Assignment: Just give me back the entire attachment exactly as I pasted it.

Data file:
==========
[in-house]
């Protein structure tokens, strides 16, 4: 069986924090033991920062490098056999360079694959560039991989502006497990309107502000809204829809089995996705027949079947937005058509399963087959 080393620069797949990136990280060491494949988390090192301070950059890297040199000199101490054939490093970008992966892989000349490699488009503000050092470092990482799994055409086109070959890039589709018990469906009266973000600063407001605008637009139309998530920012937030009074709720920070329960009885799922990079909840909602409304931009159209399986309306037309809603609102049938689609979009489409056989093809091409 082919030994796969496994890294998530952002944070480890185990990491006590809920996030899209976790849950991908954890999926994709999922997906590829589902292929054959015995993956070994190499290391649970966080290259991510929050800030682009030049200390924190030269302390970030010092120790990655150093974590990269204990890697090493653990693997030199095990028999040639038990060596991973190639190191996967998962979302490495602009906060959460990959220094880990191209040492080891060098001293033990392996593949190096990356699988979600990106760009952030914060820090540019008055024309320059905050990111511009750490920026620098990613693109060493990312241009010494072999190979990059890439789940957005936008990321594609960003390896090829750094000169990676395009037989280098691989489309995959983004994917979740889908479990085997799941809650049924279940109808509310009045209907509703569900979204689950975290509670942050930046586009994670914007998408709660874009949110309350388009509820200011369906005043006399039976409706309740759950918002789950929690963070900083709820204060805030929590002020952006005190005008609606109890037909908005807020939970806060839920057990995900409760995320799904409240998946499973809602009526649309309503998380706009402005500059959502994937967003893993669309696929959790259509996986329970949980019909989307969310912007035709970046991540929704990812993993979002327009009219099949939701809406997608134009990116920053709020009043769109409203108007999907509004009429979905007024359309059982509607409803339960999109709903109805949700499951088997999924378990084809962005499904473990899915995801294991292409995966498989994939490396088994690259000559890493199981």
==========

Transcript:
[in-house]
């Protein structure tokens, strides 16, 4: 069986924090033991920062490098056999360079694959560039991989502006497990309107502000809204829809089995996705027949079947937005058509399963087959 080393620069797949990136990280060491494949988390090192301070950059890297040199000199101490054939490093970008992966892989000349490699488009503000050092470092990482799994055409086109070959890039589709018990469906009266973000600063407001605008637009139309998530920012937030009074709720920070329960009885799922990079909840909602409304931009159209399986309306037309809603609102049938689609979009489409056989093809091409 082919030994796969496994890294998530952002944070480890185990990491006590809920996030899209976790849950991908954890999926994709999922997906590829589902292929054959015995993956070994190499290391649970966080290259991510929050800030682009030049200390924190030269302390970030010092120790990655150093974590990269204990890697090493653990693997030199095990028999040639038990060596991973190639190191996967998962979302490495602009906060959460990959220094880990191209040492080891060098001293033990392996593949190096990356699988979600990106760009952030914060820090540019008055024309320059905050990111511009750490920026620098990613693109060493990312241009010494072999190979990059890439789940957005936008990321594609960003390896090829750094000169990676395009037989280098691989489309995959983004994917979740889908479990085997799941809650049924279940109808509310009045209907509703569900979204689950975290509670942050930046586009994670914007998408709660874009949110309350388009509820200011369906005043006399039976409706309740759950918002789950929690963070900083709820204060805030929590002020952006005190005008609606109890037909908005807020939970806060839920057990995900409760995320799904409240998946499973809602009526649309309503998380706009402005500059959502994937967003893993669309696929959790259509996986329970949980019909989307969310912007035709970046991540929704990812993993979002327009009219099949939701809406997608134009990116920053709020009043769109409203108007999907509004009429979905007024359309059982509607409803339960999109709903109805949700499951088997999924378990084809962005499904473990899915995801294991292409995966498989994939490396088994690259000559890493199981």